The serialized filesystem packet is de-serialized and the in-memory structures are compared – but not compared by name, but ONLY by hash. Here there can be some optimizations made via traversal methods , where we can safely ignore certain child sub-trees if the hashes match.

This property makes traversal fast, even for an extremely large filesystem with many small files. The only slow part (arguably) is the initial evaluation and exchange of FS tree models.

In any case – Update message occurs – The tree is traversed, and any changes on a leaf-node (file type) level are queued to be requested as updated versions of the file by a peer. The file is divided into blocks, and requested as normal in bittorrent style.

The only issue I see here is defining who is the ‘authoritative’ source if the file changes simultaneously on two nodes, resulting in confusion as to which is the ‘official’ or ‘current’ version , since we just are comparing hashes.

I think this defines things well enough to get the idea of what I propose … There is one additional update , but this part is optional.

(3) Share block-level checksus or hashes of each file via explicit protocol messages, either as part of tree serialization or as specific messages for files.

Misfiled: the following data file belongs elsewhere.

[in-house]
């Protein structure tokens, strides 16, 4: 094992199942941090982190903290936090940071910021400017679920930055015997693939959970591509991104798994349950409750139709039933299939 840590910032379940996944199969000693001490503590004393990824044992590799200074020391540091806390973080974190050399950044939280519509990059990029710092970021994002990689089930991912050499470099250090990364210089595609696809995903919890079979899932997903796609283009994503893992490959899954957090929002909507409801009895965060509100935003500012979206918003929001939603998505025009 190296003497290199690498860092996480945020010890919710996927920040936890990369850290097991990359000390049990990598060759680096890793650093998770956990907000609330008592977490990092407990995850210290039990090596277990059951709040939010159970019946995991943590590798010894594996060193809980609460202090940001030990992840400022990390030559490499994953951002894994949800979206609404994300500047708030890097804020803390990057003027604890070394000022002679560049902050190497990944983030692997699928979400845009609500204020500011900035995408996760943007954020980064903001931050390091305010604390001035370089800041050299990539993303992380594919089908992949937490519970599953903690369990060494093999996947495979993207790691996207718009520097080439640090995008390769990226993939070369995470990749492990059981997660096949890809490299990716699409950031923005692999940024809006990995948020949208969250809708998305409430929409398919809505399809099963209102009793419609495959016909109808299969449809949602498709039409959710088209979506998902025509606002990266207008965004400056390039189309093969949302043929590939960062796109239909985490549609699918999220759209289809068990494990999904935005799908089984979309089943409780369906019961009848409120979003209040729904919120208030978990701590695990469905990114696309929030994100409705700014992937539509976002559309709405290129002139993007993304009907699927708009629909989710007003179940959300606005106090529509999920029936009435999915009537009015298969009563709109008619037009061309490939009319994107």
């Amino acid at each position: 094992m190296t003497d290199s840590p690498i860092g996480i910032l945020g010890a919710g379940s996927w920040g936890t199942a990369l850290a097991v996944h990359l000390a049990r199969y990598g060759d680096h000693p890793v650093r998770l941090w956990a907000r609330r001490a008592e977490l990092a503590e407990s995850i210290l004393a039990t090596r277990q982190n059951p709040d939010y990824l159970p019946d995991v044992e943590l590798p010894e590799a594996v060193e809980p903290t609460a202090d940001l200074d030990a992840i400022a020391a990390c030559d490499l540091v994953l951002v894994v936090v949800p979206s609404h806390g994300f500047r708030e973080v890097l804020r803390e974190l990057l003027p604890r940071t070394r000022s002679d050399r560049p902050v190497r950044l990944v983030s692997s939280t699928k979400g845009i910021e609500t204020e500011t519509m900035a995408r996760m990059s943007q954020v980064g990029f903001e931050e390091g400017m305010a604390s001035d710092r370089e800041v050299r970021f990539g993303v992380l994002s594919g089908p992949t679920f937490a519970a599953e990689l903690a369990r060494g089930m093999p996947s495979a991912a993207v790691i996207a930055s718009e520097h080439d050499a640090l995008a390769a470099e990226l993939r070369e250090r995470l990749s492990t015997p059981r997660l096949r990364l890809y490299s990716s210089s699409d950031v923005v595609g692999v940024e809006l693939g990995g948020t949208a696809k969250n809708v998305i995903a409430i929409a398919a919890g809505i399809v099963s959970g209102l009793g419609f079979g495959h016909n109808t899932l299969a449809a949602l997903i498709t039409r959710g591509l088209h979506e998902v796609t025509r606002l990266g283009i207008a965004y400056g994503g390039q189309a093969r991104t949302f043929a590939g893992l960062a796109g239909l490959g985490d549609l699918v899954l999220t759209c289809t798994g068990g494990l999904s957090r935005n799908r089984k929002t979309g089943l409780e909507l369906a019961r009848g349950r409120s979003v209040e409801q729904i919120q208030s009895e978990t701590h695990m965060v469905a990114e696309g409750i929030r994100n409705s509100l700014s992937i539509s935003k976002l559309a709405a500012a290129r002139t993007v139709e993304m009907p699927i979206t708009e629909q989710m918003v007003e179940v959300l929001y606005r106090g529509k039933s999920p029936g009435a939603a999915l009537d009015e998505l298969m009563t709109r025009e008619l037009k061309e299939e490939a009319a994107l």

This lets clients only request areas of the file which have actually changed… If chunks of the file remain the same, then there will be no exchange of data packets (unless another node explicitly requests for a chunk).

I guess the overall idea means moving towards modelling files based on their hash values, which forms their ‘identifier’ for purposes of data exchange and synchronization.

This process opens the door to convergent encryption , as a side effect.


public class MXMTree {

MXMNode root;
MXMNode commonRoot;
public MXMTree( MXMNode root ) {
    this.root = root;
    commonRoot = null;
public void addElement( String elementValue ) { 
    String[] list = elementValue.split("/");
    // latest element of the list is the filename.extrension
    root.addElement(root.incrementalPath, list);
public void printTree() {
    //I move the tree common root to the current common root because I don't mind about initial folder
    //that has only 1 child (and no leaf)
public MXMNode getCommonRoot() {
    if ( commonRoot != null)
        return commonRoot;
    else {
        MXMNode current = root;
        while ( current.leafs.size() <= 0 ) {
            current = current.childs.get(0);
        commonRoot = current;